A large number of area organizations, teams and individuals received special recognition during the past year.
Clyde Fredrickson of Britton was named to the South Dakota Hall of Fame as an inventor; Veblen native and South Dakota’s first threestar admiral Lyle Bien was named to the South Dakota Aviation Hall of Fame; longtime Hecla teacher and coach Terry Ulmer was named to the South Dakota Cross Country and Track and Field Coaches Association Hall of Fame; National Farmers Union recognized Amherst farmer Paul Symens with the organization’s highest honor of Meritorious Service to Farmers Union and American Agriculture; and Mike Kraft of Britton was named to the South Dakota 4-H Shooting Sports Volunteer Hall of Fame.
Recognized as annual Heart of Dakota Award winners were Lori Amerman of Britton, Sharon Tisher of Amherst, and Richard and Jill Johnson of Brampton, ND, Community Involvement; Virginia Anderson of Britton, People’s Choice; and Jeani Amacher and Kelsi Heer of Dizzy Blondz in Britton, Customer Service.
Kyler Meyer of Britton-Hecla wrapped up a stellar prep career by surpassing the 1,000-point mark and being named a finalist for the prestigious South Dakota Mr. Basketball award. Alan Heer and Dani Dahme were named the Britton Bowling Association’s Bowlers of the Year.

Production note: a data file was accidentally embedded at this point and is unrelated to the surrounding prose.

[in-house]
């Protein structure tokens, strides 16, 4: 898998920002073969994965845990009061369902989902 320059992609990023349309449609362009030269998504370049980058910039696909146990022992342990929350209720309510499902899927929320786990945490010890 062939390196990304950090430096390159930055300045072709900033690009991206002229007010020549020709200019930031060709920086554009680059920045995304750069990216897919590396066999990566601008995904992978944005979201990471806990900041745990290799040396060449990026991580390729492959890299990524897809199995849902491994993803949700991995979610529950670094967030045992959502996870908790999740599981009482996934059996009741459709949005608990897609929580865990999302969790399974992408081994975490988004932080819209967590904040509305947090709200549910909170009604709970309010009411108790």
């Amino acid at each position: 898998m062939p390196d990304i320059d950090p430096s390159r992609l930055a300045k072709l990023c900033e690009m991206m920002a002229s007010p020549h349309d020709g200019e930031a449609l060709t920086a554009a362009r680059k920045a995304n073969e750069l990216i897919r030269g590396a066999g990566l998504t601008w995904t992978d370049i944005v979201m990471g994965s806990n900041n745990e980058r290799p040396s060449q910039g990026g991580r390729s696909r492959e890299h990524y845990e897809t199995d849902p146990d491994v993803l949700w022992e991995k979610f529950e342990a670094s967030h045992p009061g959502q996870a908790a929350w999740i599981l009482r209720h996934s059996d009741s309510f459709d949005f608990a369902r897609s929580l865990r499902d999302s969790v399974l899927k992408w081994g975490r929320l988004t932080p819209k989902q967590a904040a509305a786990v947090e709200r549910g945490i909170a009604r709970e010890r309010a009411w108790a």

Vonda Storley was named Britton-Hecla’s Teacher of the Year. Regan Ringkob of Britton-Hecla earned two top superior medals at the South Dakota State Oral Interpretation Festival. Five Britton-Hecla gridders – Wyatt Bray, Cole Fosness, Stanley Haskins, Jr., Nick Nelson, and Trevor Zuehlke – were named to the Class 9A All-State Football Team. Langford Area’s Hayden Reints was named to the Class 9B All-State Football Team. B-H grad Dallas Goedert continued to be a key contributor to the Philadelphia Eagles in his second year in the NFL. Britton-Hecla/Langford Trapshooting Team placed 50th in first national meet.
Stanley Haskins, Jr. and Emma Storley were named Britton-Hecla’s homecoming royalty. Jeremiah Hurst and Ady Dwight were crowned Langford Area’s homecoming king and queen. Langford Area’s Ady Dwight recorded her 1,000th career kill for the volleyball squad. Marshall County’s BB Gun Team placed third in the national tournament. Britton native and SDSU grad Alexandra Farber received the National Best Presenter Award at the National Student Advertising Competition. Zion Reformed Church of Amherst celebrated their 100th anniversary. Melissa Hunt of Wheatcrest Hills in Britton received South Dakota Healthcare Association’s Millie E. Olson Award.
Chesney Olson was crowned Miss Langford and Laney Widener the 2020 Junior Snow Queen at the Langford Area Snow Queen Contest. Jaden Jenkins was the Britton Area Snow Queen and Cassidy Biel the Junior Snow Queen. The Allen Siefkes family of Hecla was honored with a 125-year continuous farm ownership award. Kermit Pearson of Britton was presented with the East River Electric Power Cooperative’s 30-year award for his time on the board. Fort Sisseton celebrated its 60th anniversary of becoming a state park and former Britton resident Bob Perry was recognized for his key role in accomplishing the feat.